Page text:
There are different ways how to deploy Java EE application into an application server like Glassfish or JBoss. You can deploy your application using a command line tool or a web interface provided by your sever. Or you can use the autodeploy feature which means that you simply copy your application into a specific folder of your server (e.g. ../domains/mydomain/autodeploy/ for Glassfish)
The Eclipse IDE provides a plugin called “Web Tools Plattform” (WTP) which supports the hot deployment functionality for some application and web servers. But if you are using the Maven build tool the Ecipse WTP feature did not integrate smoothly with the maven project structure. So is most cases the hot deployment feature will get lost and the development and deployment will become time intensive and frustrating. This is the moment where manik-hot-deploy comes into play. manik-hot-deploy is an Eclipse plugin which supports hotdeployment functionality for your maven java enterprise project. It is easy to configure and speed-up the development of web and enterprise applications.
Autodeployment vs. Hotdeployment (Incremental Deployment)
Most application servers like GlassFish? or JBoss are supporting two different modes of automatic deployment. The autodeployment and the hotdeplyoment (also called incremental deployment).
Autodeployment means that you simply copy a web- (.war) or enterprise application (.ear) into a specific directory of our application server. For Glassfish this is the folder:
When you copy an application into that directory Glassfish will automatically detect the new artefact and starts a deployment process. If the application was already deployed before a redeployment will be started.
In different to autodeplyoment the hotdeplyoment (or incremental deployment) will not deploy the whole application but parts of your application which are updated or changed during development. This is a powerful feature which can save you a lot of time during development. Incremental deployment means, that in the moment when you are changing a web resource (like a .xhtml, .jsf or .css files) this change is immediately transferred into your deployed and running application. So there is no need to build and redeploy the application.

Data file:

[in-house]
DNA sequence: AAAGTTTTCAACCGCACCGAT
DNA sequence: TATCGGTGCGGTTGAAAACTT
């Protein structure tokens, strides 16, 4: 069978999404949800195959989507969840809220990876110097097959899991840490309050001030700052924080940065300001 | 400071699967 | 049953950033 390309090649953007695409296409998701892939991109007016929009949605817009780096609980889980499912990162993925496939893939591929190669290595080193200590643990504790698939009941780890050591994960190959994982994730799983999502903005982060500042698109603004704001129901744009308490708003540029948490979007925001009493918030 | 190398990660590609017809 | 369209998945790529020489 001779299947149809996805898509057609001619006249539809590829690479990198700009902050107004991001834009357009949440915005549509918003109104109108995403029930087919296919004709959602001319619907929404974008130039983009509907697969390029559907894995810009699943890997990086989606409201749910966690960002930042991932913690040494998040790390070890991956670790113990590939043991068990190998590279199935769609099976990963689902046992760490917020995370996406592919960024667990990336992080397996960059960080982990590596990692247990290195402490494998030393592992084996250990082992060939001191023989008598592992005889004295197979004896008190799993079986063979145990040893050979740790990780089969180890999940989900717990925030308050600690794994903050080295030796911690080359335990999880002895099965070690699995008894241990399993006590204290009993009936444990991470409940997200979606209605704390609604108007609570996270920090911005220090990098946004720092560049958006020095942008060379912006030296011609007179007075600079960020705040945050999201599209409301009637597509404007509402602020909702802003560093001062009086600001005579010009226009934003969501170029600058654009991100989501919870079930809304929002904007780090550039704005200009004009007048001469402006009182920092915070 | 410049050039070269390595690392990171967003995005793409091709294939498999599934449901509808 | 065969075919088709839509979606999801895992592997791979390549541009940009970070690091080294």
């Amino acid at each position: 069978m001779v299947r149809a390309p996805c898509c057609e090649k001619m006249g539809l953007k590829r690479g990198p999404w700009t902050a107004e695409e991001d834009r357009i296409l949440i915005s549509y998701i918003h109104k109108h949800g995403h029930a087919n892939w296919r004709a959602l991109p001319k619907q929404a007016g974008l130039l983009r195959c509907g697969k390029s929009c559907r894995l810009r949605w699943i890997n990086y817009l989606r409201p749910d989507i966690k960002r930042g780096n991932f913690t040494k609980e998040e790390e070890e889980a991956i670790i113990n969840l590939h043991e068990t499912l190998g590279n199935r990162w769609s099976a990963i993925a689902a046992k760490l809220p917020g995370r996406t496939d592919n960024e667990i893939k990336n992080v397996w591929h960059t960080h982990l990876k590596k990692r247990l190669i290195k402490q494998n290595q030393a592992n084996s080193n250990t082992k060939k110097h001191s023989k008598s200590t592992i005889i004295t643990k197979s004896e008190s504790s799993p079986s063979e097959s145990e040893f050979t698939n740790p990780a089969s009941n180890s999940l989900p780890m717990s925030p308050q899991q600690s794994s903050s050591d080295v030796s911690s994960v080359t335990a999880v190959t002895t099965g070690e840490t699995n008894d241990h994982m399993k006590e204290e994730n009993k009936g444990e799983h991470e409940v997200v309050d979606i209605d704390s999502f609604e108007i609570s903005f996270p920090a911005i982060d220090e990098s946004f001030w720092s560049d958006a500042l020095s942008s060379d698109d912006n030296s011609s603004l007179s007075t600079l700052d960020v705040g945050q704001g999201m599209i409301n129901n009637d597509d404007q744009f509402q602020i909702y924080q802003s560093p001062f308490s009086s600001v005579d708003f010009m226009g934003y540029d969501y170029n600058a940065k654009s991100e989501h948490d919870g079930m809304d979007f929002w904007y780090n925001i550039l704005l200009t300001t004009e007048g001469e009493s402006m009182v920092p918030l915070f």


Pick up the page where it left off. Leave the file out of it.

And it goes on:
The Manik Hot Deploy Plugin for Eclipse
See how to install and use the Mani-Hot-Deploy Plugin for Eclipse to find an easy way to autodeploy your JEE projects form Eclipse into your application server.
4 Replies to “Maven Incremental hot deploy – a plugin for the Eclipse IDE”
Hello, I am planing to use this plugin since hot debugging using wtp and m2e is not working well for my application. First of all, thanks for creating this, great initiative and So useful. I would like to ask a couple of questions please: ..It’s been one year since last contribution, will it work for Wild Fly version 9 ?
Do you think l can use this plugin to make hot debugging for a jar Inside the libs folder in wild Fly ? ( the jar is created by one of the maven modules of my app, other modules create ear and wars accordingly but I Know already that this plugin handle those)
Thanks in advance
I think the plugin should work also with wildfly 9. I have not tested it yet but I don’t expect any changes there.
Concerning your question about jar files: please note that the plugin extracts an EAR or WAR file for WildFly during the auto-deploy phase. This is the recommended way to allow hot deployment of JSF/JSP fragments of a web module.
I don’t think that you can extract a jar file to use hot deploy of java classes. Normally you need to autodeploy your artefacts after a ‘maven install’ phase. This is what is meant with ‘autodeployment’
Thanks for your prompt response, got your point, and after setting up your plugin, I started the server in debug mode, it deployed the ear file properly, however, when I want to have the eclipse debugged stopped at a breakpoint it does not find the sources and the Edit Lookup Sources option does not show any of my maven projects to pick from, probably this question is out of this context but, maybe you have dealt with this issue as well.
Yes you need to edit the ‘lookup sources’ of the Eclipse debugger. The ‘Edit Lookup Sources’ shows normally a set of options where to lookup. Just use the option ‘project’ and add your project from the eclipse workspace.
But be careful – this option means that eclipse knows the structure of your project – in case of a maven project you need to configure your project first as a maven project – so eclipse will know where the sources are located. But you can also add simply the source folder manually from the filesystem. In a maven project the folder should be something like ‘..myproject/src/main/java/’